Despite the fact that wage growth is seriously lagging behind inflation and that many prospective home buyers are unable to obtain a mortgage due to tighter lending standards, builder confidence in the market for newly built, single-family homes rose two points to 55 on the National Association of Home Builders (NAHB)/Wells Fargo Housing Market Index (HMI) for August.
It was the third consecutive month that home builder confidence increased, according to the NAHB. Much of the increase was driven by the improvement in the rate of unemployment as well as increased interest in new homes from prospective buyers.
‘As the employment picture brightens, builders are seeing a noticeable increase in the number of serious buyers entering the market,’ says Kevin Kelly, chairman of the NAHB, in a release. ‘However, builders still face a number of challenges, including tight credit conditions for borrowers and shortages of finished lots and labor.’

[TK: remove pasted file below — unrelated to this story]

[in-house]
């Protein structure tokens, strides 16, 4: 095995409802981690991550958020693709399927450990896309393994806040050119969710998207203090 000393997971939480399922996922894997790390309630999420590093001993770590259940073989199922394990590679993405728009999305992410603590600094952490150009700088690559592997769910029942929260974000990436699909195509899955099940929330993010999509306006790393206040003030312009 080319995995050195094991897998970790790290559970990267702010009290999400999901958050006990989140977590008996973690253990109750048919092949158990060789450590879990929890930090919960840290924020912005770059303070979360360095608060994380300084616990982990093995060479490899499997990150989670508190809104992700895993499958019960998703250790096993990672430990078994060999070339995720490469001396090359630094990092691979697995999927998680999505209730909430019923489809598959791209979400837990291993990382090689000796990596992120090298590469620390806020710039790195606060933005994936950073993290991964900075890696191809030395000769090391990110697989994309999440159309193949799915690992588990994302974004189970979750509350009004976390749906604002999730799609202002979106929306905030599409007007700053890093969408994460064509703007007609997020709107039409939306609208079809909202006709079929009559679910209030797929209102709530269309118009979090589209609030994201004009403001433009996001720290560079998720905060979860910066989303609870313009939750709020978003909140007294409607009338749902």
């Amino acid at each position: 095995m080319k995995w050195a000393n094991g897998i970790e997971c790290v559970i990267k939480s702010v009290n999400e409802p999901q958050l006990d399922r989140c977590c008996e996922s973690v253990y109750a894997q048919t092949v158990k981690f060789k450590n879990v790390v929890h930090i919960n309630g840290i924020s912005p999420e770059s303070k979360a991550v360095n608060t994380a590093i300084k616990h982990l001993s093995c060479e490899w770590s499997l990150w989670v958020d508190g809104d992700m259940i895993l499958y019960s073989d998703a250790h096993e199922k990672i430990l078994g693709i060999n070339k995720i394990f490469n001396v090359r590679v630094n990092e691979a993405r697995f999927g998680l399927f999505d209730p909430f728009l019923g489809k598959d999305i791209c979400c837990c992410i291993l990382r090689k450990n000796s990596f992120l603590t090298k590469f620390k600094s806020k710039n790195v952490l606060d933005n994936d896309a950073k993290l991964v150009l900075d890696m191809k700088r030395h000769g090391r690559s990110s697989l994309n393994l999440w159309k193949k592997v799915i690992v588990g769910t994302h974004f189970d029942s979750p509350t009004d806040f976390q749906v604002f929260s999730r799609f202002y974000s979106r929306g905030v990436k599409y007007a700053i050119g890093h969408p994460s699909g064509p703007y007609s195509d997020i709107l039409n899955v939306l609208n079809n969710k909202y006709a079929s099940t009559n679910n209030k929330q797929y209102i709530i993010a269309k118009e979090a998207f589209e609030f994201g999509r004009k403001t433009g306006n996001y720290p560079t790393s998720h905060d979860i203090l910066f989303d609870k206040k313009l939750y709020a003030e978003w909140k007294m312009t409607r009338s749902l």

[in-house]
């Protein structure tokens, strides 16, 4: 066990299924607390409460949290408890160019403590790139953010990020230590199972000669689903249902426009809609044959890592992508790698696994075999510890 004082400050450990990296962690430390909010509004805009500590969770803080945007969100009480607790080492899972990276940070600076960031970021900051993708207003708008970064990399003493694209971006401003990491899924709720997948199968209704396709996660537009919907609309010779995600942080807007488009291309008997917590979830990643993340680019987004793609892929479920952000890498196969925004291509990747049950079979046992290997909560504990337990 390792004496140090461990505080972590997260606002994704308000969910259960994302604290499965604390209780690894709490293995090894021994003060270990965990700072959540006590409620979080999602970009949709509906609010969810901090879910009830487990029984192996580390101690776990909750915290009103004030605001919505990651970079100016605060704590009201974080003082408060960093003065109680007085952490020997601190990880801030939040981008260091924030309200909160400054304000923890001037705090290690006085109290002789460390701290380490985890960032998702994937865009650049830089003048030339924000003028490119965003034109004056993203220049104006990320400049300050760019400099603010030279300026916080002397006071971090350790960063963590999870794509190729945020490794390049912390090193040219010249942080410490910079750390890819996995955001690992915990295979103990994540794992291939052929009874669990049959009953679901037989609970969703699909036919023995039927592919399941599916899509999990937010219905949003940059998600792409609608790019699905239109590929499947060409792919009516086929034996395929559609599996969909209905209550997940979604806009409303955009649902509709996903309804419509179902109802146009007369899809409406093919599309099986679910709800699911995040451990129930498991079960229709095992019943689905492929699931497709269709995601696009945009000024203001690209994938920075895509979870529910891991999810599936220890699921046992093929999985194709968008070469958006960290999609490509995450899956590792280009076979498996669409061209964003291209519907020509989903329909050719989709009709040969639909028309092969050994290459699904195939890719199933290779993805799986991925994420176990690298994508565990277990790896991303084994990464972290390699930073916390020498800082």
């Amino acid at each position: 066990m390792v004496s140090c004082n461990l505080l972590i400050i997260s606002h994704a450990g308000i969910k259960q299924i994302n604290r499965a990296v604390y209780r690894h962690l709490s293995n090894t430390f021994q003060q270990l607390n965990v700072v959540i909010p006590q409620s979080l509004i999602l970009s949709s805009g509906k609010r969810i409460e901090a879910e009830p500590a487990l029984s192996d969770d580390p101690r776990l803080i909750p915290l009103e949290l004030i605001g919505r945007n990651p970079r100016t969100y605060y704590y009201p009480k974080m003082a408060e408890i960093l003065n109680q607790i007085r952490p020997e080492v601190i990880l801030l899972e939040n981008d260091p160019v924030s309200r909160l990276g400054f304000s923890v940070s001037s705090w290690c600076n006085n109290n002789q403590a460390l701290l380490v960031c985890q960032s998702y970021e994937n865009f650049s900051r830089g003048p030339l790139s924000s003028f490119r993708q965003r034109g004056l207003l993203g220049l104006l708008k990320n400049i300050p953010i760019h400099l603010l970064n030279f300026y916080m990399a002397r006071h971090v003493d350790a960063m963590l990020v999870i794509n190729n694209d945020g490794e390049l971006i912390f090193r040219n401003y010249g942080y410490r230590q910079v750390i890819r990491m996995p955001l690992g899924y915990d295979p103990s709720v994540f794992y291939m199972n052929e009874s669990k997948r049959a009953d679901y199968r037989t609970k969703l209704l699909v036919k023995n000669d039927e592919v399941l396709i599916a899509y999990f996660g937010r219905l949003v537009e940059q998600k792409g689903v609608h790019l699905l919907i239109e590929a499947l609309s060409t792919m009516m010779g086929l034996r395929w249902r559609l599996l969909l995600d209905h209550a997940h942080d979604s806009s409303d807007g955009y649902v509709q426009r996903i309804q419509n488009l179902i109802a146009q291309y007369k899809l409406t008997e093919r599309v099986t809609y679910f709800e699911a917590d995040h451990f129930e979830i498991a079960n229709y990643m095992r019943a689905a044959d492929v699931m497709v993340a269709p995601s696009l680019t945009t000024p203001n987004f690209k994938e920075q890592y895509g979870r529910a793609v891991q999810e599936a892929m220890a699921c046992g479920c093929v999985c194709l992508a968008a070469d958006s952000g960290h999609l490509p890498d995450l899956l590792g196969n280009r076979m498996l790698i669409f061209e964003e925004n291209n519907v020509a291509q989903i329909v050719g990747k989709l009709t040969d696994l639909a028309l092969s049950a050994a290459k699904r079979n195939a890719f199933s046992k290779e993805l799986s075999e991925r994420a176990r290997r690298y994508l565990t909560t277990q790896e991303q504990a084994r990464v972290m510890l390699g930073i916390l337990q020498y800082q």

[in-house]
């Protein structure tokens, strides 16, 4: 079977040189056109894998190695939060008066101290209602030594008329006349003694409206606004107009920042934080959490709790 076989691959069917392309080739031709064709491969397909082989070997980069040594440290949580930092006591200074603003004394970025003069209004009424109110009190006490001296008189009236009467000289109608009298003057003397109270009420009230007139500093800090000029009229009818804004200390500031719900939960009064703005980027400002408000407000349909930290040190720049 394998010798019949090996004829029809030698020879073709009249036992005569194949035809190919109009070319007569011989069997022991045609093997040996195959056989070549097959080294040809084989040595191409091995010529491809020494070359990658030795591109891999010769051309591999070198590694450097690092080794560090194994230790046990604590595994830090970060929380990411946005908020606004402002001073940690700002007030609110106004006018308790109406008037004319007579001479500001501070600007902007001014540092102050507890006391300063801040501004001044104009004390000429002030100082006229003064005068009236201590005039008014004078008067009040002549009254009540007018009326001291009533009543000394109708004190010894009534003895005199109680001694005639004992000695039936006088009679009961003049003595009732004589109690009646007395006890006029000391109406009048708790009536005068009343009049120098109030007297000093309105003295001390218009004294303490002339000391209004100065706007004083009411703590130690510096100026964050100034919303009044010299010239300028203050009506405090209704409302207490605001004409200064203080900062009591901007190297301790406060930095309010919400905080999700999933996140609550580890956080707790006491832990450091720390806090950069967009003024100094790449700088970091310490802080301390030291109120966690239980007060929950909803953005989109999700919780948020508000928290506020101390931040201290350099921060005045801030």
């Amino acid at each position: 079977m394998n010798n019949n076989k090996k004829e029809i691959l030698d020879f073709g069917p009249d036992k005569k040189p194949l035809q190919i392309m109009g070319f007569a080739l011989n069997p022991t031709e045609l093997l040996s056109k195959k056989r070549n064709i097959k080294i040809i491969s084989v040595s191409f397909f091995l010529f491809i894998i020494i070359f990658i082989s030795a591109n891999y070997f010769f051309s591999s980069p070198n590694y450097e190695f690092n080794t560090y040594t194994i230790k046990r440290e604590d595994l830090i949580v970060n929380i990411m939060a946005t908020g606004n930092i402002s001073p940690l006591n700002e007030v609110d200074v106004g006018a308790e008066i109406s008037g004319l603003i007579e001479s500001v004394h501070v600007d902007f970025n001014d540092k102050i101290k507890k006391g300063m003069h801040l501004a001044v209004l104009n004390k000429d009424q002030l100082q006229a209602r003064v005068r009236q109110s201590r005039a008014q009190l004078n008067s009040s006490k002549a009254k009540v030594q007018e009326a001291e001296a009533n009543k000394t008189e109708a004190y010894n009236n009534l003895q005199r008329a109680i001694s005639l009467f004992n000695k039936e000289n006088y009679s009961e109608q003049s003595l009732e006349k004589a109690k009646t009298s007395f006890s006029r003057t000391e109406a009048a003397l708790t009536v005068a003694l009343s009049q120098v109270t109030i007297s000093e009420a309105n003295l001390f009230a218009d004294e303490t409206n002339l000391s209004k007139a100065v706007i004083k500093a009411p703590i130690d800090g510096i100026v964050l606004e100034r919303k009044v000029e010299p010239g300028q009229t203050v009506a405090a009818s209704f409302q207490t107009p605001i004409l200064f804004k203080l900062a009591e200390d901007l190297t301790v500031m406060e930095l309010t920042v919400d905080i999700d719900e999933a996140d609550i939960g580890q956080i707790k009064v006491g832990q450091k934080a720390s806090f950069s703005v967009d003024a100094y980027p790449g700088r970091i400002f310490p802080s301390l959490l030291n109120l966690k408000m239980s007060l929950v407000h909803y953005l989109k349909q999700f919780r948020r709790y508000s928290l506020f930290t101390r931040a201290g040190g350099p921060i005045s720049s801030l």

The monthly survey gauges builder perceptions of current single-family home sales and sales expectations for the next six months as ‘good,’ ‘fair’ or ‘poor.’ It also asks builders to rate traffic of prospective buyers as ‘high to very high,’ ‘average’ or ‘low to very low.’ Scores from each component are then used to calculate a seasonally adjusted index where any number over 50 indicates that more builders view conditions as good than poor.
All three HMI components posted gains in August, NAHB reports. The indices gauging current sales conditions and expectations for future sales each rose two points to 58 and 65, respectively. The index gauging traffic of prospective buyers increased three points to 42.
‘Builder confidence appears to be firming following an uneven spring,’ says David Crowe, chief economist for the NAHB. ‘Factors contributing to this rise include sustained job growth, historically low mortgage rates and affordable home prices, which are helping to unleash pent-up demand.’
Every region saw a gain in its three-month moving average HMI score in August. The Midwest posted a seven-point increase to 55 and the West registered a four-point gain to 56. The Northeast posted a two-point gain to 38 and the South was up one point to 52.